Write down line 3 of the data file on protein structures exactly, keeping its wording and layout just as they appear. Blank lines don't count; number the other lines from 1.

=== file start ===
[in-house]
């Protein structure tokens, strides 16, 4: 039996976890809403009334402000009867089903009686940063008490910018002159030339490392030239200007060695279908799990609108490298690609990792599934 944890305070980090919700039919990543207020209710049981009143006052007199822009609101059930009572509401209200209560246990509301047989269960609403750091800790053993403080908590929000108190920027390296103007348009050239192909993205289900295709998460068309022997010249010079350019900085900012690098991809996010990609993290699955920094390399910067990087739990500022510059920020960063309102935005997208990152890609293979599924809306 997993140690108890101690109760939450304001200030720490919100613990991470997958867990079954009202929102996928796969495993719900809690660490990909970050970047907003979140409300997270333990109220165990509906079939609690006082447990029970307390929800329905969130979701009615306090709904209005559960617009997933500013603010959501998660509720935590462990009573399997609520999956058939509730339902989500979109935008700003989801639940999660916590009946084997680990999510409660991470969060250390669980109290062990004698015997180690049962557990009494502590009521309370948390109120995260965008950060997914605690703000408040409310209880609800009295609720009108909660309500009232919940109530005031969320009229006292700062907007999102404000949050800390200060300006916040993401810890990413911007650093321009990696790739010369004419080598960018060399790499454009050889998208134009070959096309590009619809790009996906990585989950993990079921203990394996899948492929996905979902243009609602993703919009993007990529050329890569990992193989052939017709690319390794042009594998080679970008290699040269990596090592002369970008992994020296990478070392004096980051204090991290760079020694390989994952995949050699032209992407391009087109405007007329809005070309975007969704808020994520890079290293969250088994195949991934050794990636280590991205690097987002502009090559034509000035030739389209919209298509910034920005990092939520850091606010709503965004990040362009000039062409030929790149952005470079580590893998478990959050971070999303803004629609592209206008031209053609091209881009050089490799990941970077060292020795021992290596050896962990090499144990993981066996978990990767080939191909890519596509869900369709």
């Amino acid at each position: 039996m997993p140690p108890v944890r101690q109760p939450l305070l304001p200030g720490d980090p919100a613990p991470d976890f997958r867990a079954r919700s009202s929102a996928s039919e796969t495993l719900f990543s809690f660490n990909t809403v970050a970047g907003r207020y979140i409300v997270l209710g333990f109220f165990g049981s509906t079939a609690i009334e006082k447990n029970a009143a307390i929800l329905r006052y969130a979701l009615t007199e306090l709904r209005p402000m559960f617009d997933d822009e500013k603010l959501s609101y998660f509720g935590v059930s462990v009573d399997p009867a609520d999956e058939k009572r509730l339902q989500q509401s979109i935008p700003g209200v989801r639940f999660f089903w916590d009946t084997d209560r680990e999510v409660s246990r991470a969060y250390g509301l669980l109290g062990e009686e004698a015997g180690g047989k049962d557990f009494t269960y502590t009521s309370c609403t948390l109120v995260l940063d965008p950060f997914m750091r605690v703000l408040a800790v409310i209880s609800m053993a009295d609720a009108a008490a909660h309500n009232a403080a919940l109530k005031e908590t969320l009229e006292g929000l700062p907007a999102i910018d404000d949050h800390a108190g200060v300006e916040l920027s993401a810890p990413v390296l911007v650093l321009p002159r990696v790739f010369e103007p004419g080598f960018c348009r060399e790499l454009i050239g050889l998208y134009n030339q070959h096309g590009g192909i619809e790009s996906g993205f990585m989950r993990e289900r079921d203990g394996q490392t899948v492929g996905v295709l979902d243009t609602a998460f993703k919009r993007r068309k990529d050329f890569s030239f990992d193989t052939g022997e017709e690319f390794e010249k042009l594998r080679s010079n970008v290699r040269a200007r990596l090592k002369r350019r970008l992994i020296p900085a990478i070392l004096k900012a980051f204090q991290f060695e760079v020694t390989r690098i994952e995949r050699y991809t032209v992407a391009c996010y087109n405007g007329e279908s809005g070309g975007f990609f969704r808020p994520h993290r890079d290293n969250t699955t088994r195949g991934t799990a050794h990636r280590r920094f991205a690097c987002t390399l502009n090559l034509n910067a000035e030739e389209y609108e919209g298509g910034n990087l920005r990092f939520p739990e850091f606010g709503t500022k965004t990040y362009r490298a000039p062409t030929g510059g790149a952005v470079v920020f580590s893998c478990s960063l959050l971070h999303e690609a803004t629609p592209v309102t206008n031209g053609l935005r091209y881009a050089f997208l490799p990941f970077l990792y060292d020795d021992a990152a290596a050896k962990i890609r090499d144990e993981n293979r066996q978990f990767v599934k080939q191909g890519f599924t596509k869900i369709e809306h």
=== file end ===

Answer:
């Amino acid at each position: 039996m997993p140690p108890v944890r101690q109760p939450l305070l304001p200030g720490d980090p919100a613990p991470d976890f997958r867990a079954r919700s009202s929102a996928s039919e796969t495993l719900f990543s809690f660490n990909t809403v970050a970047g907003r207020y979140i409300v997270l209710g333990f109220f165990g049981s509906t079939a609690i009334e006082k447990n029970a009143a307390i929800l329905r006052y969130a979701l009615t007199e306090l709904r209005p402000m559960f617009d997933d822009e500013k603010l959501s609101y998660f509720g935590v059930s462990v009573d399997p009867a609520d999956e058939k009572r509730l339902q989500q509401s979109i935008p700003g209200v989801r639940f999660f089903w916590d009946t084997d209560r680990e999510v409660s246990r991470a969060y250390g509301l669980l109290g062990e009686e004698a015997g180690g047989k049962d557990f009494t269960y502590t009521s309370c609403t948390l109120v995260l940063d965008p950060f997914m750091r605690v703000l408040a800790v409310i209880s609800m053993a009295d609720a009108a008490a909660h309500n009232a403080a919940l109530k005031e908590t969320l009229e006292g929000l700062p907007a999102i910018d404000d949050h800390a108190g200060v300006e916040l920027s993401a810890p990413v390296l911007v650093l321009p002159r990696v790739f010369e103007p004419g080598f960018c348009r060399e790499l454009i050239g050889l998208y134009n030339q070959h096309g590009g192909i619809e790009s996906g993205f990585m989950r993990e289900r079921d203990g394996q490392t899948v492929g996905v295709l979902d243009t609602a998460f993703k919009r993007r068309k990529d050329f890569s030239f990992d193989t052939g022997e017709e690319f390794e010249k042009l594998r080679s010079n970008v290699r040269a200007r990596l090592k002369r350019r970008l992994i020296p900085a990478i070392l004096k900012a980051f204090q991290f060695e760079v020694t390989r690098i994952e995949r050699y991809t032209v992407a391009c996010y087109n405007g007329e279908s809005g070309g975007f990609f969704r808020p994520h993290r890079d290293n969250t699955t088994r195949g991934t799990a050794h990636r280590r920094f991205a690097c987002t390399l502009n090559l034509n910067a000035e030739e389209y609108e919209g298509g910034n990087l920005r990092f939520p739990e850091f606010g709503t500022k965004t990040y362009r490298a000039p062409t030929g510059g790149a952005v470079v920020f580590s893998c478990s960063l959050l971070h999303e690609a803004t629609p592209v309102t206008n031209g053609l935005r091209y881009a050089f997208l490799p990941f970077l990792y060292d020795d021992a990152a290596a050896k962990i890609r090499d144990e993981n293979r066996q978990f990767v599934k080939q191909g890519f599924t596509k869900i369709e809306h």